Virginia Supreme Court rules in favor of teacher who refused to uphold transgender agenda

by WorldTribune Staff, August 31, 2021

The Virginia Supreme Court on Monday affirmed a lower court’s decision to reinstate Tanner Cross, a physical education teacher at Leesburg Elementary School who was suspended by Loudoun County Public Schools after refusing to affirm the board’s transgender agenda.

Cross had spoken out during May as the Loudoun school board was considering new requirements that would accommodate and promote the transgender agenda. He said as a Christian he could not do that. He was suspended within 24 hours, when the school claimed his comments caused a “disruption.”

Tanner Cross

The lower court in June had ruled Cross’s suspension was likely unconstitutional as his comments were protected by the First Amendment. The school district appealed to the high court.

“Teachers shouldn’t be forced to promote ideologies that are harmful to their students and that they believe are false, nor should they be silenced for commenting at a public meeting,” Tyson Langhofer, counsel for Cross. “The lower court’s decision was a well-reasoned application of the facts to clearly established law, as the Virginia Supreme Court found. But because Loudoun County Public Schools is now requiring all teachers and students to deny truths about what it means to be male and female and compelling them to call students by their chosen pronouns or face punishment, we have moved to amend our lawsuit to challenge that policy on behalf of multiple faculty members. Public employees cannot be forced to contradict their core beliefs just to keep a job.”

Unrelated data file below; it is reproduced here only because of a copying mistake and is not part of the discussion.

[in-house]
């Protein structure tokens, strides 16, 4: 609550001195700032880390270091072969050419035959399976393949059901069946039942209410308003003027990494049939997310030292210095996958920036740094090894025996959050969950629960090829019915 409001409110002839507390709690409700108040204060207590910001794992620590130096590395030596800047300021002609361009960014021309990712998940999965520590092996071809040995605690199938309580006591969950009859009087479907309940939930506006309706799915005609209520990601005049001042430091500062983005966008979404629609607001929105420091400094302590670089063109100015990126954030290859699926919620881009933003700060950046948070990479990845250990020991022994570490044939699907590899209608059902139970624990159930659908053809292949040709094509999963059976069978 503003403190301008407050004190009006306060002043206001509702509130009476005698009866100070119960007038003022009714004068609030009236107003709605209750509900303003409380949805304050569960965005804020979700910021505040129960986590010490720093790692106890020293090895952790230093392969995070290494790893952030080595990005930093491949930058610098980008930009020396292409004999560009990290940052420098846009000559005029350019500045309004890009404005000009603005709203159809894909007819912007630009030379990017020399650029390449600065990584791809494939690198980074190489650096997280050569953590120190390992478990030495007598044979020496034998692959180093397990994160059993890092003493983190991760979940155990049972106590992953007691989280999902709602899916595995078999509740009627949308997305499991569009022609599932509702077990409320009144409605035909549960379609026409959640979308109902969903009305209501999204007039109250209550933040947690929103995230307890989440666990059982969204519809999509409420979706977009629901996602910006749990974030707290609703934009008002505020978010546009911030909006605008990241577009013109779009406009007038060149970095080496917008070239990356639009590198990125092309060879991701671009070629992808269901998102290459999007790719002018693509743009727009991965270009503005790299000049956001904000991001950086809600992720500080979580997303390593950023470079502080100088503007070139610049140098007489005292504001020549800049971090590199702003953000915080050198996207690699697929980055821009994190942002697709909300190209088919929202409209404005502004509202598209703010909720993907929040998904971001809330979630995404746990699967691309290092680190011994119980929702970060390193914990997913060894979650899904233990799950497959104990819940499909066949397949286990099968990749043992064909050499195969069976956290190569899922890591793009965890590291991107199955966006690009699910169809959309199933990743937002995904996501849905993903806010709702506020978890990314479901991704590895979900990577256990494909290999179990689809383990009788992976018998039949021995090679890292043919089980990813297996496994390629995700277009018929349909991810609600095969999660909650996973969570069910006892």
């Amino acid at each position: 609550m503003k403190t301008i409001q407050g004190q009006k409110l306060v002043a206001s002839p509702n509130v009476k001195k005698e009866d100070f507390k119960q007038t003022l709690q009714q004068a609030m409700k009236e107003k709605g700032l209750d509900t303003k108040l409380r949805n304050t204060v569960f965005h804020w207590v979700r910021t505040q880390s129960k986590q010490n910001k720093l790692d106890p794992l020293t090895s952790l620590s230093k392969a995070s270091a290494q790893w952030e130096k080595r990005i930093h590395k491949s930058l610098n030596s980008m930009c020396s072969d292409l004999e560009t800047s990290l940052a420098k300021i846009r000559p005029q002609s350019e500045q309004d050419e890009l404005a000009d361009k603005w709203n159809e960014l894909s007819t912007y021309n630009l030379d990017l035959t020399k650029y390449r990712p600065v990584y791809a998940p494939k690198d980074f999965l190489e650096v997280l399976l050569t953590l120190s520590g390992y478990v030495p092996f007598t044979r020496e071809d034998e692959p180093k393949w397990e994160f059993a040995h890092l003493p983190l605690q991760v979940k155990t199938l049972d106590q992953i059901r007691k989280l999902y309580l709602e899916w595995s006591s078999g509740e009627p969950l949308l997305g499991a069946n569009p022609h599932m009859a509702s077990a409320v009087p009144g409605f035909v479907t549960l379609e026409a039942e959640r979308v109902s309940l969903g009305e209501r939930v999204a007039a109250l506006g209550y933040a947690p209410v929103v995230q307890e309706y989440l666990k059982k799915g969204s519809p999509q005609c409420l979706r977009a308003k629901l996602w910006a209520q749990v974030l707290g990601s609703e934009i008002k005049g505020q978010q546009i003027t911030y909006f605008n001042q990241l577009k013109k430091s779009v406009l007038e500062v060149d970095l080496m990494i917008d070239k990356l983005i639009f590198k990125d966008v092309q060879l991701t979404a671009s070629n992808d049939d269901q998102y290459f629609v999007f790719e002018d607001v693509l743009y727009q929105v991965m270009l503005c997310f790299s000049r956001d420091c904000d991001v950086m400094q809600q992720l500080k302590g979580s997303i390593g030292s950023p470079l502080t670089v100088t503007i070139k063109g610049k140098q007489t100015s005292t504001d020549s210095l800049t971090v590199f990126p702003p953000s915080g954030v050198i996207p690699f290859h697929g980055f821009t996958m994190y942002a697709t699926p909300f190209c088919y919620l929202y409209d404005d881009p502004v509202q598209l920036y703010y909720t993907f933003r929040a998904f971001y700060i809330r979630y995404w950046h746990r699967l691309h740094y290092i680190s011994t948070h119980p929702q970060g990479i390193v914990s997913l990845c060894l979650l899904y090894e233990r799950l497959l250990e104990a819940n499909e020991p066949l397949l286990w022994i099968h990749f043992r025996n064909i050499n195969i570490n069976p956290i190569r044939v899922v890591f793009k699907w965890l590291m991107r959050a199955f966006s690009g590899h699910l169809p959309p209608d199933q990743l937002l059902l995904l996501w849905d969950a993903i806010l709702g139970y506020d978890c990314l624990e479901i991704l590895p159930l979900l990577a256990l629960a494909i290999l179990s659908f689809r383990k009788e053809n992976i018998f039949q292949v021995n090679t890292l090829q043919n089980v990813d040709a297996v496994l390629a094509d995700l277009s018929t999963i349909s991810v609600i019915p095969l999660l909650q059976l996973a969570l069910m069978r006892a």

Loudoun County “has been ground zero in America for the fight over transgender mandates in public schools in recent weeks, and just days ago formally adopted a policy demanding adherence to the socio-political agenda,” Bob Unruh noted in an Aug. 30 analysis for WND.

“The board’s new dictate forces all school district students and staff to refer to ‘gender-expansive or transgender’ students using whatever pronouns they can choose,” Unruh noted.

Related: Va. Democrats declare war after pastor’s public defense of teacher objecting to transgender policy, June 1, 2021

In filing its appeal to the state supreme court, Loudoun County schools insisted, “Leesburg Elementary School and Loudoun County Public Schools experienced – and continue to experience – significant disruption since the May 25 School Board meeting during which Cross addressed the board. Many students and parents at Leesburg Elementary have expressed fear, hurt and disappointment about coming to school. Addressing those concerns is paramount to the school division’s goal to provide a safe, welcoming, and affirming learning environment for all students. While LCPS respects the rights of public-school employees to free speech and free exercise of religion, those rights do not outweigh the rights of students to be educated in a supportive and nurturing environment.”

Judge James E. Plowman Jr. found there was little evidence of any “disruption,” with only a handful of emails.

“The court finds that the plaintiff’s speech and religious content are central to the determination made by the defendants to suspend plaintiff’s employment,” Judge Plowman wrote. “Defendants shall immediately reinstate the plaintiff to his position as it was prior to the issuance of this suspension and remove the ban that was placed upon him from all buildings and grounds of Loudoun County Public Schools.”

The judge found that Cross was speaking as a citizen, and on a matter of public concern, and that there was “no actual disruption to school operations” because of his comments.

Further, the judge noted that any loss of First Amendment freedoms, “for even minimal periods of time,” is “irreparable,” and that “similarly situated employees” in the district already have been “chilled from speech” because of the administrators’ actions.

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